Regarding Transit election issues, it's a fickle beast. LRT always gets the attention, but most people seem to think the buses drive themselves and the solution to bad transit is expensive infrastructure. If the city really wanted to have excellent service from Mill Woods to Downtown, they don't need to build "Urban LRT". A lot of the service roads and frontage an be more or less easily altered in the Bonnie Doon area for dedicated bus lanes.
The biggest election issue is the change in our ward system: we're moving from 2 councilors per ward to one councilor per ward, creating competition amongst even councilors who shared a ward.
Touted service improvements have been slim, basically cutting the obvious redundancies (like the 47 Heritage - CBD express). Routes like the 15 (Millwoods - Westwood) and connections between Millwoods and the LRT haven't materialized yet. Knowing ETS's cycles it might be next september, or next april before we get those.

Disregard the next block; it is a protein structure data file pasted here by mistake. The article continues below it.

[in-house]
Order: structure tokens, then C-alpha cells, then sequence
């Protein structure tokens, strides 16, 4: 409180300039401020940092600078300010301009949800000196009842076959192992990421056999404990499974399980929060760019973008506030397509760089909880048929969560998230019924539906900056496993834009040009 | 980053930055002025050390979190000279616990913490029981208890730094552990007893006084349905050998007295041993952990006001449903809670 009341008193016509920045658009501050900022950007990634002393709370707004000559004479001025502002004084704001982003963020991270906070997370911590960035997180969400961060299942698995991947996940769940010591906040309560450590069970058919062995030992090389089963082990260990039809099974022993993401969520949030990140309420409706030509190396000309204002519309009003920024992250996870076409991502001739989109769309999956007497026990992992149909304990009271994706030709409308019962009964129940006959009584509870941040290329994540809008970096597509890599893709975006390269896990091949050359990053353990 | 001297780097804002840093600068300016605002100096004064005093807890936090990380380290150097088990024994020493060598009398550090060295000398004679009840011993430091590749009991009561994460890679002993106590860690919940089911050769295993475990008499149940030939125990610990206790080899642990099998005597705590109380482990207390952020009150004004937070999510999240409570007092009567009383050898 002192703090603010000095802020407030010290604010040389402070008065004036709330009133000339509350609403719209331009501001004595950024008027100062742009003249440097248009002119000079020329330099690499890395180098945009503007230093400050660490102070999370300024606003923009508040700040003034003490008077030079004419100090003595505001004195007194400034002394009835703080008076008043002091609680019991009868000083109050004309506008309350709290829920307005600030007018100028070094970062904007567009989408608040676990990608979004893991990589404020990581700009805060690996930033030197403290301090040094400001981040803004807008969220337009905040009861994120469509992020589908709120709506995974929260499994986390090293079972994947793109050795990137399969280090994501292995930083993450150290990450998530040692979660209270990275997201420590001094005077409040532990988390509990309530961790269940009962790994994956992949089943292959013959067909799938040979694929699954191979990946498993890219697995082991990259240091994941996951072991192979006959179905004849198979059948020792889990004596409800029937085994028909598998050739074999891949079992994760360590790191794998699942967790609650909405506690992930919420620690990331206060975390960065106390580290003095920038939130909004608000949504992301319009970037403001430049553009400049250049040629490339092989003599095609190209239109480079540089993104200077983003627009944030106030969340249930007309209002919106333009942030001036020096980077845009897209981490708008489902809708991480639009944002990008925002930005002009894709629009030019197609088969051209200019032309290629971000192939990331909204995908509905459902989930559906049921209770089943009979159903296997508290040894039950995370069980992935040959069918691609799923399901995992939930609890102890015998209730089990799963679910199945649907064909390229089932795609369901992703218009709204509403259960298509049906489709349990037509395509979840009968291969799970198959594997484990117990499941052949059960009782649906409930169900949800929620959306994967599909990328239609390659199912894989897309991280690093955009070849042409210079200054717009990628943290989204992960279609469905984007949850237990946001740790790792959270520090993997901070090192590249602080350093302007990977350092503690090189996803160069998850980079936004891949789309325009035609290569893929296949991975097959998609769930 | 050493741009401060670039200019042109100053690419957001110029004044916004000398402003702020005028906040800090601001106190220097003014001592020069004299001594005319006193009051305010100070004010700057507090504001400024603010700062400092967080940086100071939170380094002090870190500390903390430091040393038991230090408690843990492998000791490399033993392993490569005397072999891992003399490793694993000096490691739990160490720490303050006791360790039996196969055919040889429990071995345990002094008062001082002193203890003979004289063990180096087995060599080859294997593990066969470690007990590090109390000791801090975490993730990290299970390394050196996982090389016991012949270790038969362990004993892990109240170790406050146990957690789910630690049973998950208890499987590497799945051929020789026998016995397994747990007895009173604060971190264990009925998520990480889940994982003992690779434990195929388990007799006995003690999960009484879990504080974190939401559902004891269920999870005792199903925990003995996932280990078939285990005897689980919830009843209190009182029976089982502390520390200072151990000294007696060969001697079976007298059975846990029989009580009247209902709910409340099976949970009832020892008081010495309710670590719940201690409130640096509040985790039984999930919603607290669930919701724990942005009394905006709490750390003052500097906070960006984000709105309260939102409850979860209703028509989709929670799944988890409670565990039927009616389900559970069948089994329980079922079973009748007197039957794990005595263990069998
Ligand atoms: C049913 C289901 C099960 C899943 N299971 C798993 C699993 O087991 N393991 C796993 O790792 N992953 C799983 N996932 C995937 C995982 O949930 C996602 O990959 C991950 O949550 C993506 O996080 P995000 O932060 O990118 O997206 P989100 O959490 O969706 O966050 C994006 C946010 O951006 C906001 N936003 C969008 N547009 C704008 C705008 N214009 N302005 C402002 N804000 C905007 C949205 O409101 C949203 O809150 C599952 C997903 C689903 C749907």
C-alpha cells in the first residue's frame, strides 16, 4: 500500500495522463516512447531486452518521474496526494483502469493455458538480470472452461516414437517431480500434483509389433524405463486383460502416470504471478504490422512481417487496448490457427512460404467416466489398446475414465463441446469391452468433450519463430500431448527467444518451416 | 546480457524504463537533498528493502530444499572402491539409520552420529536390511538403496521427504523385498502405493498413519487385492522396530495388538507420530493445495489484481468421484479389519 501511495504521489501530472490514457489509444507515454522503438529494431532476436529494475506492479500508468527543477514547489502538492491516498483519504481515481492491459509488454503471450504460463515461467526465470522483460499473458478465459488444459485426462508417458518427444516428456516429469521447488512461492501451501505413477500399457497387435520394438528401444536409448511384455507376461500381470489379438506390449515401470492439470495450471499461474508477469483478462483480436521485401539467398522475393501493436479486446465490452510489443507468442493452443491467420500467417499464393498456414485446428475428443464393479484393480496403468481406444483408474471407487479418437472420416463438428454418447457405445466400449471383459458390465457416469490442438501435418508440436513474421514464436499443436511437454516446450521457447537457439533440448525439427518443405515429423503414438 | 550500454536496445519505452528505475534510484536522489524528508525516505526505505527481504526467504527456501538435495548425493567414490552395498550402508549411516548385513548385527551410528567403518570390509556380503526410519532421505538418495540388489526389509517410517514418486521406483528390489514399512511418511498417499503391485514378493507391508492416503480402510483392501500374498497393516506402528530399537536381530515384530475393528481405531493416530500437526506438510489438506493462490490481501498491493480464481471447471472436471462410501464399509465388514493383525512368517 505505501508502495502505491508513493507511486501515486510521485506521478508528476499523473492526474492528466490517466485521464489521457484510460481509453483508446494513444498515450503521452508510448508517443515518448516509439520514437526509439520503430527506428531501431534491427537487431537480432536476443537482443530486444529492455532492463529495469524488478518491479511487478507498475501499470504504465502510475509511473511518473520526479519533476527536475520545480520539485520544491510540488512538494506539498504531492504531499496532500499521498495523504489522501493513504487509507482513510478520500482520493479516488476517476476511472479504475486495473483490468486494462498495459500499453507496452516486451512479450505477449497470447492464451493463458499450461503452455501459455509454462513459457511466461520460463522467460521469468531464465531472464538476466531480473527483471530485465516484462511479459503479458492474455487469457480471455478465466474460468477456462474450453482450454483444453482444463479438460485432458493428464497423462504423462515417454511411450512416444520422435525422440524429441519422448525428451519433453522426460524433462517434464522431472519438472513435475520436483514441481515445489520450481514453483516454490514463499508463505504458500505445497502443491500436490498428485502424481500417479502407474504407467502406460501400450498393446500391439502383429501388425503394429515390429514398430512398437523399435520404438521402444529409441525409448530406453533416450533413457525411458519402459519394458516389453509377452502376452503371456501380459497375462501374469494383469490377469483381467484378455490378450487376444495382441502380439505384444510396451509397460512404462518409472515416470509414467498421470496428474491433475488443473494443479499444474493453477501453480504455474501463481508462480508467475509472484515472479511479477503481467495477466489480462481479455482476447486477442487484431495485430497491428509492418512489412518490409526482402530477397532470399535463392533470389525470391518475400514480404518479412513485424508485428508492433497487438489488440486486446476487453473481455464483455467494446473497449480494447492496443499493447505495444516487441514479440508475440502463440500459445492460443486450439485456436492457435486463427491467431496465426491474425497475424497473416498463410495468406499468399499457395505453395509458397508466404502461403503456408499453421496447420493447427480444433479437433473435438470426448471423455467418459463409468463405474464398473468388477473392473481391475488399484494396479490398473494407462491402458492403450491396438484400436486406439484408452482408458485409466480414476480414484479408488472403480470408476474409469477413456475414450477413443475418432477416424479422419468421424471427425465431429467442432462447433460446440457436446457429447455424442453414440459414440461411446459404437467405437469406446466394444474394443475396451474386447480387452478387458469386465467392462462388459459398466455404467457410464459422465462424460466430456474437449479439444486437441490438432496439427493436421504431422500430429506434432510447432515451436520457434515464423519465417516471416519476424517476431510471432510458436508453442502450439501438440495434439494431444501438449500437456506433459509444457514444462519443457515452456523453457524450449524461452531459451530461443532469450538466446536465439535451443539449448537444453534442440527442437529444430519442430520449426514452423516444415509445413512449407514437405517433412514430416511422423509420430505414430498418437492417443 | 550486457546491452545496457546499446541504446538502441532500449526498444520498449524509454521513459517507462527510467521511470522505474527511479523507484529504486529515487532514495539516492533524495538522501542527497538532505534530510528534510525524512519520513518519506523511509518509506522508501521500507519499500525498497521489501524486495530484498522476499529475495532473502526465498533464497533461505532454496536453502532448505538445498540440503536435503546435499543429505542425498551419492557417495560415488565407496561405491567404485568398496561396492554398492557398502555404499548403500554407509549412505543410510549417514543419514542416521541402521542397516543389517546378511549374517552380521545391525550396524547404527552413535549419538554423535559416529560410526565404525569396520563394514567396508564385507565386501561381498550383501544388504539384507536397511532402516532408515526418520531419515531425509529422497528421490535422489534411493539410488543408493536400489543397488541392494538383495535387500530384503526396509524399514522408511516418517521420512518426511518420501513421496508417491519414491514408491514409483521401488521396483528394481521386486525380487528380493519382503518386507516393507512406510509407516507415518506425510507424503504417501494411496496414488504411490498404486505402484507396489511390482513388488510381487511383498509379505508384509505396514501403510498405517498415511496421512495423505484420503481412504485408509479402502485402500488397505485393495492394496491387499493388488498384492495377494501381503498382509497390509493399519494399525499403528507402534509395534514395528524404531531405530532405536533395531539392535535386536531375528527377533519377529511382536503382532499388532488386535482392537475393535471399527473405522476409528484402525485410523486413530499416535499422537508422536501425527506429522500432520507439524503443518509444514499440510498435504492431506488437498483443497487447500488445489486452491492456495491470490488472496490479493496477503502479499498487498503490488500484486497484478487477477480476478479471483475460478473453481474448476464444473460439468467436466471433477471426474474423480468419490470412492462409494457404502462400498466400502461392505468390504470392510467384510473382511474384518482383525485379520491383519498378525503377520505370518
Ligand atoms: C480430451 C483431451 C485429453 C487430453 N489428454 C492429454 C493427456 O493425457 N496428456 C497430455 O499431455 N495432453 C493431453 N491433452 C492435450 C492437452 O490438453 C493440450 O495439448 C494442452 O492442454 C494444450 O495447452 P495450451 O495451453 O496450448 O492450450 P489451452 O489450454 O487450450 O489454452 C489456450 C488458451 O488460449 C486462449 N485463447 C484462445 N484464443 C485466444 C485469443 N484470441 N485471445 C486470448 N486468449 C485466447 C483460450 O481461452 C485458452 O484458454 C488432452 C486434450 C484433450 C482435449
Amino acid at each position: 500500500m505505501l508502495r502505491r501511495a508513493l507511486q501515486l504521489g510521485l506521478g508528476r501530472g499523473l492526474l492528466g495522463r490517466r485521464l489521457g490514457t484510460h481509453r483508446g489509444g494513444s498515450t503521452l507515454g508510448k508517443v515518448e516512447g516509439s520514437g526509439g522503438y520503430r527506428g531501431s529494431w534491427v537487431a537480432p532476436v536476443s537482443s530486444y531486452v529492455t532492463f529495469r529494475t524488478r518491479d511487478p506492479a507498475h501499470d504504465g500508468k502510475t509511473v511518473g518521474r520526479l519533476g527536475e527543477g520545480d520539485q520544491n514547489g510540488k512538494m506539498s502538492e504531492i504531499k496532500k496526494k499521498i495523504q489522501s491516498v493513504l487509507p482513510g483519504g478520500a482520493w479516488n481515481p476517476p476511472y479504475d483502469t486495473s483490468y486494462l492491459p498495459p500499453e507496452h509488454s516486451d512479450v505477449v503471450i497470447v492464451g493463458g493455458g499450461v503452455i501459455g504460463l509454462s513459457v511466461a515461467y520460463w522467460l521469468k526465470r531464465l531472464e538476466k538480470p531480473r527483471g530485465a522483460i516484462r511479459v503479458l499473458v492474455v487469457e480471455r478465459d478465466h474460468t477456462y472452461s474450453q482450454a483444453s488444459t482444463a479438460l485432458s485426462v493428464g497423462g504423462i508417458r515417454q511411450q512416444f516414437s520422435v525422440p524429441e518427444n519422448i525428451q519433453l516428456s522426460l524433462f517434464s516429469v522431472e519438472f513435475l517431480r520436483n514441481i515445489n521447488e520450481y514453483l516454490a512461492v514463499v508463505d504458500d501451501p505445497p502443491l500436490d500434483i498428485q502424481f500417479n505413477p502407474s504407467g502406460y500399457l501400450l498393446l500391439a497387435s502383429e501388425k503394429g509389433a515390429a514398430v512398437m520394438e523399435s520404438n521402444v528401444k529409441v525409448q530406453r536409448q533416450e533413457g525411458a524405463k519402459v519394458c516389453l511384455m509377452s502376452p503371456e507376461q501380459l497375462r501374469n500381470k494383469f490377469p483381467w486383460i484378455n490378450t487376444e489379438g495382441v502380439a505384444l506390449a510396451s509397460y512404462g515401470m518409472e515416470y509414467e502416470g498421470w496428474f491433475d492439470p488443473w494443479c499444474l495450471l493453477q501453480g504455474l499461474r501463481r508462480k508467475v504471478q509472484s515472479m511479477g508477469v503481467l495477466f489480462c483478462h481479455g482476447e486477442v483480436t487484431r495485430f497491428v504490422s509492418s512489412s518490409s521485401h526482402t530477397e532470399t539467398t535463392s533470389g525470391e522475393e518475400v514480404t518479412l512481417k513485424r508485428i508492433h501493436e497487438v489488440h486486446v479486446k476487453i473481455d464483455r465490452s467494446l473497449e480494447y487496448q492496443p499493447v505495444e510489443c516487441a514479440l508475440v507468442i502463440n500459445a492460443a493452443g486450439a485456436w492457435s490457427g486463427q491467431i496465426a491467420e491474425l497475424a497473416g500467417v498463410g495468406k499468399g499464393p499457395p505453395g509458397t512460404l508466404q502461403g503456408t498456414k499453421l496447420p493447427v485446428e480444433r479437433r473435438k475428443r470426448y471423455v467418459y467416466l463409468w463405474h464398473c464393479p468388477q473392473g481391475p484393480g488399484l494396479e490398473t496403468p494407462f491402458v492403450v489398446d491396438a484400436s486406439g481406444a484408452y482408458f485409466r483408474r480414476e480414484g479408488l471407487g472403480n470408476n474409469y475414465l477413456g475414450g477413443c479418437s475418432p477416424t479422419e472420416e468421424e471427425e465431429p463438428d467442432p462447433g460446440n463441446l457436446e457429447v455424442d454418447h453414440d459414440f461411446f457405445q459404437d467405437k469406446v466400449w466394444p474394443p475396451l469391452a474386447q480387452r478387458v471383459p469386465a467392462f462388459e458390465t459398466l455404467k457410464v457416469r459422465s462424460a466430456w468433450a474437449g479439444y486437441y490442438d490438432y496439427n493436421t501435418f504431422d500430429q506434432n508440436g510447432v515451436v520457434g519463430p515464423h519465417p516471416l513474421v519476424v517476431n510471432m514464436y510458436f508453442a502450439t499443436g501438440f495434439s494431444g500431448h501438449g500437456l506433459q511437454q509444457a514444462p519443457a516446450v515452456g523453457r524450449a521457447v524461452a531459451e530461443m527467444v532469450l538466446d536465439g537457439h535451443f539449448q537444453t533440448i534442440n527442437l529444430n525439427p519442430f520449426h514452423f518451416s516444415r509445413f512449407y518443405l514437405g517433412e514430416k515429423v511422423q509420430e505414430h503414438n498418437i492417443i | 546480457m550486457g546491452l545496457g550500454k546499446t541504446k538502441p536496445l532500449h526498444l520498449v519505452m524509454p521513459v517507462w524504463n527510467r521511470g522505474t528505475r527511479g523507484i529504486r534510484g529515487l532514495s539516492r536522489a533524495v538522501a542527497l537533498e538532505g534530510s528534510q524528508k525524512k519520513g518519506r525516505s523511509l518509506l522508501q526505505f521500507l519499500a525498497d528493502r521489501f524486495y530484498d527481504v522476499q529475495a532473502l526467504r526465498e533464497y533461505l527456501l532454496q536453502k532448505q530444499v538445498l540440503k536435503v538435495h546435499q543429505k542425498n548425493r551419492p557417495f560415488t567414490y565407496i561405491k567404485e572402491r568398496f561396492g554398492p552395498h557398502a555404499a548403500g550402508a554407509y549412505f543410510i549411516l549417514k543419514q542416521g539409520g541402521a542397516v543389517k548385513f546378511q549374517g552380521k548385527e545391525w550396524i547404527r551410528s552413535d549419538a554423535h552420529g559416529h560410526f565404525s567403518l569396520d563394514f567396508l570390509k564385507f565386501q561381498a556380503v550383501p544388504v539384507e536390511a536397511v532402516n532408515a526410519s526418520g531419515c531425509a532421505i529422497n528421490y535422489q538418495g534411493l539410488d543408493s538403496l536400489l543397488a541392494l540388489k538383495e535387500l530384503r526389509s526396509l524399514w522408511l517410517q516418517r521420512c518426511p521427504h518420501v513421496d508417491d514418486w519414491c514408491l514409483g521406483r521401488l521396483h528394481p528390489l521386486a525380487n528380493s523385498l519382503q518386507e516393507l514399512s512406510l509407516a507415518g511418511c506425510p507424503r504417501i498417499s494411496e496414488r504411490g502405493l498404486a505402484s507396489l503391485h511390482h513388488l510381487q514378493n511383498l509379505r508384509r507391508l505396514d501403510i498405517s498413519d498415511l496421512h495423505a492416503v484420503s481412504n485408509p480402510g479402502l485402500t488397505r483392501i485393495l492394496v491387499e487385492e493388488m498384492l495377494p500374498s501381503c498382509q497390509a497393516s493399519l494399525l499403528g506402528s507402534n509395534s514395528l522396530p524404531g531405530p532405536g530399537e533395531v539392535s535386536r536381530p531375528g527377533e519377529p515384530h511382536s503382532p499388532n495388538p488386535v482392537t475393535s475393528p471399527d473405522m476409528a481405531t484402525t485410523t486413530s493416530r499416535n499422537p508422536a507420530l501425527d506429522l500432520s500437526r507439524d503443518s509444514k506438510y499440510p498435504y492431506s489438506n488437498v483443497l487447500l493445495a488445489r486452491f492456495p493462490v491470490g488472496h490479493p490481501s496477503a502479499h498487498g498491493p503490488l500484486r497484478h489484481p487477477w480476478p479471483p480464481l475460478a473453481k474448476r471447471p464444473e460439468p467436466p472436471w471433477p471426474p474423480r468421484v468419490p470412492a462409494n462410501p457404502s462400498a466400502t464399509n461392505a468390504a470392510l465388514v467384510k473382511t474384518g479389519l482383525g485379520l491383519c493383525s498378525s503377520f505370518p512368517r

Personally, I've been impressed that ETS has bike racks on more routes now. Sadly, I'm not impressed that some core routes only have one run per day that has racks (8). The key to good service is to make it so reliable people don't have to check schedules. Like on the LRT, people can safely assume that they can show up at a station at any time and hop on a train. Until it's safe to assume that you can put your bike on a bus on some routes at any time, then it's a half-job.
As a cyclist, I've been miffed that the Quesnell Bridge footpath is still closed, severely hampering access to the south west part of the city by bike. Although it's been slightly alivieted by having the 30 have bike racks, the Quesnell construction is shaping up to be an election issue.
As for changing for better or for worse, I can't really say. I definitely miss the eccentric air that trolleys provide and how nifty they are, but dropping the trolley's hasn't really affected service much, diesels have taken their place. The cynical amongst us would say that service is still terrible